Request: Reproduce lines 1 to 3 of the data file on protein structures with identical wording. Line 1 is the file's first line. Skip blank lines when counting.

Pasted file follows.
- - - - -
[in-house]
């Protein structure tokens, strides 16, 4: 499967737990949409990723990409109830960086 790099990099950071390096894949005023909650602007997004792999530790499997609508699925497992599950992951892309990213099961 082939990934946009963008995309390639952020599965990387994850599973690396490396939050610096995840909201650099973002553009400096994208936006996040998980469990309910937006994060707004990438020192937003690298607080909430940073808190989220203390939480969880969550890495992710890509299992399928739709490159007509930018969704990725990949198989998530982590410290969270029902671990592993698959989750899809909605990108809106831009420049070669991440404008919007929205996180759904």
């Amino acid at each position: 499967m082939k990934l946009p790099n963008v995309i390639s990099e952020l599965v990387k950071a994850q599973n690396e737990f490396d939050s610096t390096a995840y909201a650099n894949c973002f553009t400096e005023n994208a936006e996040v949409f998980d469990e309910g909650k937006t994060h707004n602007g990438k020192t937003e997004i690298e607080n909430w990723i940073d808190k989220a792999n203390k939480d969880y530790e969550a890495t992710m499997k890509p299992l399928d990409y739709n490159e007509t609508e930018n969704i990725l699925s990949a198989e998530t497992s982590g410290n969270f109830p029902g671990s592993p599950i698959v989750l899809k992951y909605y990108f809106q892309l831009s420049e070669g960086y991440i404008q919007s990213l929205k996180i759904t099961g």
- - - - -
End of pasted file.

[in-house]
């Protein structure tokens, strides 16, 4: 499967737990949409990723990409109830960086 790099990099950071390096894949005023909650602007997004792999530790499997609508699925497992599950992951892309990213099961 082939990934946009963008995309390639952020599965990387994850599973690396490396939050610096995840909201650099973002553009400096994208936006996040998980469990309910937006994060707004990438020192937003690298607080909430940073808190989220203390939480969880969550890495992710890509299992399928739709490159007509930018969704990725990949198989998530982590410290969270029902671990592993698959989750899809909605990108809106831009420049070669991440404008919007929205996180759904």
């Amino acid at each position: 499967m082939k990934l946009p790099n963008v995309i390639s990099e952020l599965v990387k950071a994850q599973n690396e737990f490396d939050s610096t390096a995840y909201a650099n894949c973002f553009t400096e005023n994208a936006e996040v949409f998980d469990e309910g909650k937006t994060h707004n602007g990438k020192t937003e997004i690298e607080n909430w990723i940073d808190k989220a792999n203390k939480d969880y530790e969550a890495t992710m499997k890509p299992l399928d990409y739709n490159e007509t609508e930018n969704i990725l699925s990949a198989e998530t497992s982590g410290n969270f109830p029902g671990s592993p599950i698959v989750l899809k992951y909605y990108f809106q892309l831009s420049e070669g960086y991440i404008q919007s990213l929205k996180i759904t099961g």